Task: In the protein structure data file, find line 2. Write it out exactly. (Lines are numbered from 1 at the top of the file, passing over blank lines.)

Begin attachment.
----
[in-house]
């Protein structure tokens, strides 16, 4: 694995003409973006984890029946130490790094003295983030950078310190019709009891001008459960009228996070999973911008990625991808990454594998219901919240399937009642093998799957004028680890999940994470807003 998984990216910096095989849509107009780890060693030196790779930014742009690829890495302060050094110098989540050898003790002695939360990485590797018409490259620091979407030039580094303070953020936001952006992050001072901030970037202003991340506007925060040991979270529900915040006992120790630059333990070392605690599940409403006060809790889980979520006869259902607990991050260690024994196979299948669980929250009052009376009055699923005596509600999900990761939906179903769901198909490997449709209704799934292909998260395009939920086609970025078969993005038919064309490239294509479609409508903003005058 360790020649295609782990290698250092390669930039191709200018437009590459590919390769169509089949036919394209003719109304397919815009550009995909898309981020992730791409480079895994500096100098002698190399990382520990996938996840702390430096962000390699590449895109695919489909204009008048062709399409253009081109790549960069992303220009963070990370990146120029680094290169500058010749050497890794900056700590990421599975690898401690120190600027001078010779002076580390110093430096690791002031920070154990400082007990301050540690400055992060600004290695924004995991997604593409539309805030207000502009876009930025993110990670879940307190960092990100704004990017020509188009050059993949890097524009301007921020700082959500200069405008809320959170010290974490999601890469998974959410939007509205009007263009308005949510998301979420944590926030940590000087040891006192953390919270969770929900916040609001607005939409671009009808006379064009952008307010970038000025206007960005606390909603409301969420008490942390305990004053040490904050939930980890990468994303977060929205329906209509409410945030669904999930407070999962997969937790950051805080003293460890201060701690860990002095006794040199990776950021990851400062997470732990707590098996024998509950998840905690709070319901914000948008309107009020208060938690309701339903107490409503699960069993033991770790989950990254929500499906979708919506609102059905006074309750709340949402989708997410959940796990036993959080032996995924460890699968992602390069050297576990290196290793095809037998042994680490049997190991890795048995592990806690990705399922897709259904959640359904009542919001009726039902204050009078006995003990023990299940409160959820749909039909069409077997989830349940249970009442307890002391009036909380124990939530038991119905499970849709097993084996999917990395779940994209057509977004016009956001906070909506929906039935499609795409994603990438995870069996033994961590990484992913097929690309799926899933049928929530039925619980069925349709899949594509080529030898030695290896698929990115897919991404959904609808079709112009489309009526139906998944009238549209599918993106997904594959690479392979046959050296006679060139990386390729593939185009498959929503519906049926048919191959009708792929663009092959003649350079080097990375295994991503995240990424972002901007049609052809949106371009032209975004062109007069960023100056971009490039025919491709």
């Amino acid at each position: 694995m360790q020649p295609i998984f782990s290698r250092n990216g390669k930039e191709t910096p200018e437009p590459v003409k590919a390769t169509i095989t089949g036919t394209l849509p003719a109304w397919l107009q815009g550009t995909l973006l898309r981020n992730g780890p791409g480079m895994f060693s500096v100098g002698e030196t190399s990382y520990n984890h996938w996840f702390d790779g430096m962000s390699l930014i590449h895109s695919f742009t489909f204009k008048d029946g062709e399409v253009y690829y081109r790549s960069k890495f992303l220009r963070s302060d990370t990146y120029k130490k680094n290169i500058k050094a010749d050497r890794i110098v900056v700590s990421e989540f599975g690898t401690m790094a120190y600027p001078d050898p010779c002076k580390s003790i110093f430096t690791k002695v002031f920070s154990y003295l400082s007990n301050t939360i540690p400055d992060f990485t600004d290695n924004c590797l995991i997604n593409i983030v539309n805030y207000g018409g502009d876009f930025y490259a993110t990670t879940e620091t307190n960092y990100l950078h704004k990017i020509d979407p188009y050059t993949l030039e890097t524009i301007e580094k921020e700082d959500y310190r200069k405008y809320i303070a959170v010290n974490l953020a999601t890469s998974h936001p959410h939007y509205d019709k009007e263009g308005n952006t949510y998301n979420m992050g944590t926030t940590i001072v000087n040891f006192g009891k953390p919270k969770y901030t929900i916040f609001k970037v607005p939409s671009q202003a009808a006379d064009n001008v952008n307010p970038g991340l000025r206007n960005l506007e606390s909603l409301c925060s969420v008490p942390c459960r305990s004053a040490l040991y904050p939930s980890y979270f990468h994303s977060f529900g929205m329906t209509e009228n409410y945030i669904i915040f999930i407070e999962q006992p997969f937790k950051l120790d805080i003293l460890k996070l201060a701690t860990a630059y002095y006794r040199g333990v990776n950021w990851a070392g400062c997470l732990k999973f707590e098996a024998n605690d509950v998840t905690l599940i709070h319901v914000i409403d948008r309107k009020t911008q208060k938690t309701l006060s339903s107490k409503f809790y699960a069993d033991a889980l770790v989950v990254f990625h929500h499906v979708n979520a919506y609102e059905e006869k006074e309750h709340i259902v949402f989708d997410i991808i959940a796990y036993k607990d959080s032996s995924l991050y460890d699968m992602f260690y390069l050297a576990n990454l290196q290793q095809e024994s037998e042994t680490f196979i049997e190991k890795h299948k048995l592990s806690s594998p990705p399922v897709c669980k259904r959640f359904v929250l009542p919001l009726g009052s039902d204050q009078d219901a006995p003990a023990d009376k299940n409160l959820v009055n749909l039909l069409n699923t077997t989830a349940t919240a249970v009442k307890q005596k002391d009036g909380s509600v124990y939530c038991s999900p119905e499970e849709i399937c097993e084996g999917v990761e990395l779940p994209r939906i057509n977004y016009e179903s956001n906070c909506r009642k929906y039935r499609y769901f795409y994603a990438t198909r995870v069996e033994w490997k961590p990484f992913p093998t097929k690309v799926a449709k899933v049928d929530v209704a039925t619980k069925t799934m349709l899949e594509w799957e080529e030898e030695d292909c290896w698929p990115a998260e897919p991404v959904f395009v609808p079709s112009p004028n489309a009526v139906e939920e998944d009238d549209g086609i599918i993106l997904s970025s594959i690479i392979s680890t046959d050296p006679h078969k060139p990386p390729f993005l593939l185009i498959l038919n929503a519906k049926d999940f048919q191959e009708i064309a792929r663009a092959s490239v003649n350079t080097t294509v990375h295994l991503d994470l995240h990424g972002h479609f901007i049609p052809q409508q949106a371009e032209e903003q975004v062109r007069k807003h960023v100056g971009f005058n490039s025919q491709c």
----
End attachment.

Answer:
């Protein structure tokens, strides 16, 4: 694995003409973006984890029946130490790094003295983030950078310190019709009891001008459960009228996070999973911008990625991808990454594998219901919240399937009642093998799957004028680890999940994470807003 998984990216910096095989849509107009780890060693030196790779930014742009690829890495302060050094110098989540050898003790002695939360990485590797018409490259620091979407030039580094303070953020936001952006992050001072901030970037202003991340506007925060040991979270529900915040006992120790630059333990070392605690599940409403006060809790889980979520006869259902607990991050260690024994196979299948669980929250009052009376009055699923005596509600999900990761939906179903769901198909490997449709209704799934292909998260395009939920086609970025078969993005038919064309490239294509479609409508903003005058 360790020649295609782990290698250092390669930039191709200018437009590459590919390769169509089949036919394209003719109304397919815009550009995909898309981020992730791409480079895994500096100098002698190399990382520990996938996840702390430096962000390699590449895109695919489909204009008048062709399409253009081109790549960069992303220009963070990370990146120029680094290169500058010749050497890794900056700590990421599975690898401690120190600027001078010779002076580390110093430096690791002031920070154990400082007990301050540690400055992060600004290695924004995991997604593409539309805030207000502009876009930025993110990670879940307190960092990100704004990017020509188009050059993949890097524009301007921020700082959500200069405008809320959170010290974490999601890469998974959410939007509205009007263009308005949510998301979420944590926030940590000087040891006192953390919270969770929900916040609001607005939409671009009808006379064009952008307010970038000025206007960005606390909603409301969420008490942390305990004053040490904050939930980890990468994303977060929205329906209509409410945030669904999930407070999962997969937790950051805080003293460890201060701690860990002095006794040199990776950021990851400062997470732990707590098996024998509950998840905690709070319901914000948008309107009020208060938690309701339903107490409503699960069993033991770790989950990254929500499906979708919506609102059905006074309750709340949402989708997410959940796990036993959080032996995924460890699968992602390069050297576990290196290793095809037998042994680490049997190991890795048995592990806690990705399922897709259904959640359904009542919001009726039902204050009078006995003990023990299940409160959820749909039909069409077997989830349940249970009442307890002391009036909380124990939530038991119905499970849709097993084996999917990395779940994209057509977004016009956001906070909506929906039935499609795409994603990438995870069996033994961590990484992913097929690309799926899933049928929530039925619980069925349709899949594509080529030898030695290896698929990115897919991404959904609808079709112009489309009526139906998944009238549209599918993106997904594959690479392979046959050296006679060139990386390729593939185009498959929503519906049926048919191959009708792929663009092959003649350079080097990375295994991503995240990424972002901007049609052809949106371009032209975004062109007069960023100056971009490039025919491709």